Another Norfolk Southern train carrying hazardous materials derails in Michigan
Another Norfolk Southern derailment, this time in Michigan. | Andy Morrison / Detroit News via AP

VAN BUREN TOWNSHIP, Mich.—A train operated by Norfolk Southern derailed just before 9 a.m. on Feb. 16 in an area west of the Detroit Metropolitan Airport. One of the train’s cars contained hazardous materials. As of 7:30 p.m. on Thursday, police said no hazardous materials have been released as a result of the derailment.

U.S. Rep. Debbie Dingell said in a statement that the train car “carrying hazardous material has been put upright and is being removed from the area of the other derailed cars” and the EPA had sent a team to the scene of the derailment.

The Michigan derailment occurred just one day after Norfolk Southern representatives skipped a community meeting in East Palestine, Ohio, the village in which one of their trains derailed and released vinyl chloride, a carcinogen.

“Cowards. Absolute cowards. They don’t want to answer our questions,” one East Palestine resident told WSYX in relation to Norfolk Southern’s absence. “They don’t want to have to confront it. How can you look all these people in the face and tell them there is nothing wrong? How can you do that?”

On Feb. 16, the Railroad Workers Union issued a special report in which they listed six changes that should be implemented to counter railroad operators’ cost-cutting initiatives:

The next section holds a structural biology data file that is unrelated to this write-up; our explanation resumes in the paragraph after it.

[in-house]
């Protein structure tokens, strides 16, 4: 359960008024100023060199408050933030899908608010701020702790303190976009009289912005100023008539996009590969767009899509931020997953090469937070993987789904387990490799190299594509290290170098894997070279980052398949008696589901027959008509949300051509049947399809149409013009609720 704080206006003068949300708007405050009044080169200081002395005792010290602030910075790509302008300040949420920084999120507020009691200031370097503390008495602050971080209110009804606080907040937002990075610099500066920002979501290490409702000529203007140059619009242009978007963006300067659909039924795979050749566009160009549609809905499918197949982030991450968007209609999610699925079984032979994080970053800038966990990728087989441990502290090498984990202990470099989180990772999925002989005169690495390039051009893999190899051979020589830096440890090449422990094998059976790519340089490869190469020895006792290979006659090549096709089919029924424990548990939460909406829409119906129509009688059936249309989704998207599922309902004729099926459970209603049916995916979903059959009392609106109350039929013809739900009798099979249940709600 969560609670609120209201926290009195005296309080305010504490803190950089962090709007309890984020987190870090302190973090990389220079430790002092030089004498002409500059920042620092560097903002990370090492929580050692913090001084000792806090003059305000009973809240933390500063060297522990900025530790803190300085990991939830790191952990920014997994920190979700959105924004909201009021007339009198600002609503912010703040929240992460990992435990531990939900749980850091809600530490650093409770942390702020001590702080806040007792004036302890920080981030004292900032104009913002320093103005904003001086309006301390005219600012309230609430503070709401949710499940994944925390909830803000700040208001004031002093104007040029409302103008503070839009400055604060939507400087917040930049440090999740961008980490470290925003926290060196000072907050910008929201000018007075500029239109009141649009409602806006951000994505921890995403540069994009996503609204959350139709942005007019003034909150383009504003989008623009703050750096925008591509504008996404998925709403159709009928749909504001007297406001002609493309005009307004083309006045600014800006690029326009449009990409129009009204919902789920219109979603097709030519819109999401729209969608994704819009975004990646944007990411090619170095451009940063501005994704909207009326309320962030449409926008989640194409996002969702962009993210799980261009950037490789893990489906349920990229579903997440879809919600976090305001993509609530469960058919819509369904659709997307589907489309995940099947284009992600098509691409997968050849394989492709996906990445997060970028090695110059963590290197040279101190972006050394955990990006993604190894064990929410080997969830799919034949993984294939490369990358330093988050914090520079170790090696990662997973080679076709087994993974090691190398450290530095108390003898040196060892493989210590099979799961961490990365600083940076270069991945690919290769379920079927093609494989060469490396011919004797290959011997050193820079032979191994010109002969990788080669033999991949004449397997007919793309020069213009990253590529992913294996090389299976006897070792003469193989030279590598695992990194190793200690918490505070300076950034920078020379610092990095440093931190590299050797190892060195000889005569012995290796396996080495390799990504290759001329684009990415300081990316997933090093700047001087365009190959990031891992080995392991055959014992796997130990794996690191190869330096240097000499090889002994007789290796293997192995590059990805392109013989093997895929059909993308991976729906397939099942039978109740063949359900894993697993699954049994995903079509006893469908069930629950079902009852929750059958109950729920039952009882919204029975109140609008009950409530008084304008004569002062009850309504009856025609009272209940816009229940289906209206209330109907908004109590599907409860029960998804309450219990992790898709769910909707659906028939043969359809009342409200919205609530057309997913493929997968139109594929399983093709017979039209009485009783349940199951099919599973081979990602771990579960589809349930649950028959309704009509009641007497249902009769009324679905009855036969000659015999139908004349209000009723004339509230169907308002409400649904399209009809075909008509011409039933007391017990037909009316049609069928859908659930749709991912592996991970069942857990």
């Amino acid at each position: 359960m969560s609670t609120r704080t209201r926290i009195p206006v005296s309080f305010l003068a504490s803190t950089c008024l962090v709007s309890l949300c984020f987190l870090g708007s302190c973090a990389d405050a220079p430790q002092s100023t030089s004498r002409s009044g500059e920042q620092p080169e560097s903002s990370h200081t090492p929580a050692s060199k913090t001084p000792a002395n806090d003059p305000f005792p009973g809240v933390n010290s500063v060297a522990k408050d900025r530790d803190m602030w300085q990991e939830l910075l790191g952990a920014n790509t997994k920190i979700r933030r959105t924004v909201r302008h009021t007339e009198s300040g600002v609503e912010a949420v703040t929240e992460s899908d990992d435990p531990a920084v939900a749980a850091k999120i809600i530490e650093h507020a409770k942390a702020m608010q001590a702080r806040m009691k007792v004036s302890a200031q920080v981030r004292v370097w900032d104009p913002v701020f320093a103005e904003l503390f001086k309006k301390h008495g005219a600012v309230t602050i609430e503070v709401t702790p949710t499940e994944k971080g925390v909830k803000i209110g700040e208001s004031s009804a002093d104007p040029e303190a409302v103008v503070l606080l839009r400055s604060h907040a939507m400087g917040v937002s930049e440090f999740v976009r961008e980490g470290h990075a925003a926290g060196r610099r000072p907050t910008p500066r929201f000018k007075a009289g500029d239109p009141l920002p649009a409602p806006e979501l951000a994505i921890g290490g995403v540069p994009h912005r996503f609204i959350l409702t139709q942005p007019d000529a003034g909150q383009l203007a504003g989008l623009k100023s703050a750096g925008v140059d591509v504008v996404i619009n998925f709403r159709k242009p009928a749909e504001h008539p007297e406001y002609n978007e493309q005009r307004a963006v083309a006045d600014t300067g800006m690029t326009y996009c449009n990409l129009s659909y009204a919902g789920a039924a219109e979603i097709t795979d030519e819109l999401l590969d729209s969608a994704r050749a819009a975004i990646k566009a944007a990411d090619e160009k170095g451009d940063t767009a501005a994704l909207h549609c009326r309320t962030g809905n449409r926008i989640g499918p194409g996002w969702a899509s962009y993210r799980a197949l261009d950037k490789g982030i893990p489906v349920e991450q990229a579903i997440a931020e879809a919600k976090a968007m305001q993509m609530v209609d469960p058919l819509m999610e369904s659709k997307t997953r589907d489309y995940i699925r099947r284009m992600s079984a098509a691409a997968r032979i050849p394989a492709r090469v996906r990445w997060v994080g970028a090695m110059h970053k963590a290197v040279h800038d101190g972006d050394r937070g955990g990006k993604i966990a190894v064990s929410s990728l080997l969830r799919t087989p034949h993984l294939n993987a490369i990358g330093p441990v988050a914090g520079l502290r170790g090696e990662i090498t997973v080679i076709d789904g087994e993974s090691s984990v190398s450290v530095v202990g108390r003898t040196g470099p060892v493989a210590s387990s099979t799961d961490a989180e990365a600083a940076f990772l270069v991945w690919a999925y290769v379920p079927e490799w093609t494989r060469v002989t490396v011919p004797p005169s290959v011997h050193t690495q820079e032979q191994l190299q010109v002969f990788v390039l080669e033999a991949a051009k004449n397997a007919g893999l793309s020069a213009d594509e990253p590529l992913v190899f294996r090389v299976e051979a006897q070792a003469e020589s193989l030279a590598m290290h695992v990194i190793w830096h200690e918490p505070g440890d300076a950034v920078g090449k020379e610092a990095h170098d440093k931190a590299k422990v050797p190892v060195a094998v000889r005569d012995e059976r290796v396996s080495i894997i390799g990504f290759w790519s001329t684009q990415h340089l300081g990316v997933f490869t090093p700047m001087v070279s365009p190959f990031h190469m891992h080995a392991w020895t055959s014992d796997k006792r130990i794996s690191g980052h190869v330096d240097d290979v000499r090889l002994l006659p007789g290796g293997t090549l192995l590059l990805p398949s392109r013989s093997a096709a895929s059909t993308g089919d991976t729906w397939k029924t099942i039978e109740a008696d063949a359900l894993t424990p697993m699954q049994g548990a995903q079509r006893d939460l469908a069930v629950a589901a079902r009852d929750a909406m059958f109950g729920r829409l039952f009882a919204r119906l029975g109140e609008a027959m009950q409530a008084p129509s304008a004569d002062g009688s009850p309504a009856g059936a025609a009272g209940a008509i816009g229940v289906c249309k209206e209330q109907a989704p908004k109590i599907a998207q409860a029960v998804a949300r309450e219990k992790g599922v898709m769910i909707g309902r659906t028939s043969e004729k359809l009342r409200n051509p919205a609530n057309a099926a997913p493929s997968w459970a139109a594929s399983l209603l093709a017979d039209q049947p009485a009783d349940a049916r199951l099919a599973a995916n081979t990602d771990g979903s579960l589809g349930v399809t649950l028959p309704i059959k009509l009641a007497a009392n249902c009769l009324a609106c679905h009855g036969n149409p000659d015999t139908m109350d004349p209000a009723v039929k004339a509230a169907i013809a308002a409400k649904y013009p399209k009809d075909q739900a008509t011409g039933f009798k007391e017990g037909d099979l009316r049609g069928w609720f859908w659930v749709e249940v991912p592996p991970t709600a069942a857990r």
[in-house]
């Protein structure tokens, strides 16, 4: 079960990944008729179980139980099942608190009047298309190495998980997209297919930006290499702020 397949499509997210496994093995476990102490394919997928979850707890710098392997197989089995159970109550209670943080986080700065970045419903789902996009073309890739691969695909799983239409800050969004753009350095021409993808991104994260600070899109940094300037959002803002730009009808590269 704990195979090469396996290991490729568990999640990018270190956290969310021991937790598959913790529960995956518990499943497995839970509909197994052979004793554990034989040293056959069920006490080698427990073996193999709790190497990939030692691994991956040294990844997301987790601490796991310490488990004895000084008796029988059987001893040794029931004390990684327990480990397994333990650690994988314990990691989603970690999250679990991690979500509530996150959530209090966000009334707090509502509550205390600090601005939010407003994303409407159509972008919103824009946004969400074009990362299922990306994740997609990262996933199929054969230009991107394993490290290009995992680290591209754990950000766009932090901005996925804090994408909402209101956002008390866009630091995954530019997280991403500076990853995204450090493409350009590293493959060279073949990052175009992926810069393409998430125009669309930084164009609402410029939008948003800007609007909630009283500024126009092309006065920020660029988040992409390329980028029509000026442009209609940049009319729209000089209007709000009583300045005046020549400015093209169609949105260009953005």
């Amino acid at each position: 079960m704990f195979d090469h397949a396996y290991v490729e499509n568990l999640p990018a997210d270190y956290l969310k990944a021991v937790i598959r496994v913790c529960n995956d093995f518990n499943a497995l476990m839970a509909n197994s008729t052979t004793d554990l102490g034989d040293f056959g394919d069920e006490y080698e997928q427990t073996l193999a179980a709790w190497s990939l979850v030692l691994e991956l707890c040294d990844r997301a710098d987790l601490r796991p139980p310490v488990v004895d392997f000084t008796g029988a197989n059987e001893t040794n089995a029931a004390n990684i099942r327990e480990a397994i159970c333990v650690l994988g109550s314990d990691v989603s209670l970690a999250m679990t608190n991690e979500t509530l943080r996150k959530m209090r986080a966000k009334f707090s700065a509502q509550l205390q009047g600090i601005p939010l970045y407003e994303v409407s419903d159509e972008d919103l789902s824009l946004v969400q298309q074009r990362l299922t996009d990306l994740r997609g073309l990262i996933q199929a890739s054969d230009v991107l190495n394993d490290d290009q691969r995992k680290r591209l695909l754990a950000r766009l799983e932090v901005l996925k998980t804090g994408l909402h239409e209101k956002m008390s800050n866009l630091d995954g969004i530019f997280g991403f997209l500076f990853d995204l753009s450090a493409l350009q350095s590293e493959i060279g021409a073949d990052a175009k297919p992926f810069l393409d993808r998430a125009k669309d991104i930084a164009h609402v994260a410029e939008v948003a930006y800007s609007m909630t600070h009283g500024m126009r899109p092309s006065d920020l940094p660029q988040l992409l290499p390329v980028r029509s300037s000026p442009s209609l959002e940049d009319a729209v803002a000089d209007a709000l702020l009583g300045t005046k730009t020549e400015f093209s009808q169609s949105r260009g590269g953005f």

1. Preserve the standard two-person crews.
  2. Implement restrictions on train length.
  3. Provide adequate time off for rail workers to mitigate fatigue.
  4. Implement proper staffing levels to allow work to be done safely and efficiently.
  5. Equip all railcars and trains with electrically controlled (ECP) brakes.
  6. Implement safety programs that pinpoint hazards, not worker behaviors.

On Feb. 7, in response to the train derailment in East Palestine, the RWU issued a press release condemning cost-cutting initiatives by Class 1 railroads that have made trains less safe for workers and communities.

In the release, RWU said the root causes of the derailment in East Palestine and elsewhere were associated with the “hedge fund initiated operating model known as ‘Precision Scheduled Railroading.’”

“The wreck of Train 32N [in East Palestine] has been years in the making,” RWU said. “What other such train wrecks await us remains to be seen. But given the modus operandi of the Class One rail carriers, we can no doubt expect future disasters of this nature.”

Last November, the RWU issued a press release in support of public ownership and control of the rail industry.

“The rail industry is alone as the sole means of conveyance that is held privately,” said RWU Steering Committee member and freight locomotive engineer Paul Lindsey.

“Highways, inland waterways, seaports, and airports are all in public hands,” Lindsey said. “Given the industry’s inability to grow and expand and to adequately meet the needs of shippers, communities, passengers, commuters and workers, it is time that it too become a public entity.”

The full press release calling for public ownership and control of the rail industry can be read here.

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Brandon Chew
Brandon Chew

Brandon Chew is a journalist from northern Michigan.